It is 50 years ago that the Wye Valley was designated an Area of Outstanding Natural Beauty.

The picture here is an old postcard showing Chepstow, which is the gateway to the Wye Valley.

In the foreground a double decker bus is seen travelling over the historic Wye Bridge, which at the time was the only route into the walled town from England. All traffic would have had to pass through the historic arch at the top of the High Street to get in and out of the town.

So, why was the Wye Valley chosen to be an Area of Outstanding Natural Beauty back in 1971?

According to the move was made to protect the special features which make the area one of the finest lowland landscapes in Britain.

There are 27 Special Qualities including dramatic limestone gorges, native woodlands, impressive geology, a rich history of hillforts, castles and Cistercian abbey, and valuable wildlife (which includes 25 per cent of Britain’s population of lesser horseshoe bats).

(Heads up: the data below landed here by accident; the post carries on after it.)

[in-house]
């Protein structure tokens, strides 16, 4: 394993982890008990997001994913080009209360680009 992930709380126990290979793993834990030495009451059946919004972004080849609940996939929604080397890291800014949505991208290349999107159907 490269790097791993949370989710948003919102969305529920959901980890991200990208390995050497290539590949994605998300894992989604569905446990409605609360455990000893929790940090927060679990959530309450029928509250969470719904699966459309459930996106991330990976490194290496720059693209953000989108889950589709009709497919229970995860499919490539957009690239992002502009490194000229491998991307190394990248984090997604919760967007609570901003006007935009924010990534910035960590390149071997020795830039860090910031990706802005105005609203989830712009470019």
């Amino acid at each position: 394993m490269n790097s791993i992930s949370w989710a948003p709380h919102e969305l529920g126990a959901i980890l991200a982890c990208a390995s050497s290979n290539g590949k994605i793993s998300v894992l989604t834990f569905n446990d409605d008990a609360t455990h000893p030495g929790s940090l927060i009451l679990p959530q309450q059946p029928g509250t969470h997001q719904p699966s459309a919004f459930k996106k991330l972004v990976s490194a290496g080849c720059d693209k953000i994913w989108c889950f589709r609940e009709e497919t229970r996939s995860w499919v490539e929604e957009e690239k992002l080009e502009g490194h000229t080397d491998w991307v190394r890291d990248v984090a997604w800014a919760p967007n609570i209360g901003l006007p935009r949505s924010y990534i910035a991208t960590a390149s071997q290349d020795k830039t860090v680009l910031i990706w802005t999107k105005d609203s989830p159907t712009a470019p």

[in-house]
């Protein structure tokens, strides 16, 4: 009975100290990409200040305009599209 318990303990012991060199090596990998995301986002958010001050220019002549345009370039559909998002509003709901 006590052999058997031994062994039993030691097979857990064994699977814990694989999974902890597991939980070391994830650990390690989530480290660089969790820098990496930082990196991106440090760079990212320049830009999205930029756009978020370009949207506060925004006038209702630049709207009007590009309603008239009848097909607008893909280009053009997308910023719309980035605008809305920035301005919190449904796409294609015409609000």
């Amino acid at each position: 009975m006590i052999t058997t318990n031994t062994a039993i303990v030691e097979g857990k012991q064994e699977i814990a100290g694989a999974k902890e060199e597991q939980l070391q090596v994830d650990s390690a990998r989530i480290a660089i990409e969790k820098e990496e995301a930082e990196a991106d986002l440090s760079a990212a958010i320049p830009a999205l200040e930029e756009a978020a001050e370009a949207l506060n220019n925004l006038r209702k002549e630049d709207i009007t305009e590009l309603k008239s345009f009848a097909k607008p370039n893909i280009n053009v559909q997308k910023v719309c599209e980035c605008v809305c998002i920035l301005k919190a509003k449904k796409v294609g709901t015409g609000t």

The area is steeped in history - it is home to the first package tours, when tourists came to marvel at the beautiful scenery at a time when they couldn’t undertake the traditional grand tours of Europe.

And anyone who visits, which is currently not allowed due to pandemic restrictions, can’t fail to be struck by the changing scenery.

As part of the celebrations of the Wye Valley AONB’s 50th anniversary Andrew Blake, Wye Valley AONB manager, will be giving an illustrated talk on the area via Zoom on Wednesday, February 24, at 7pm, which will be followed by a Q&A session. For more details and to register via Eventbrite go to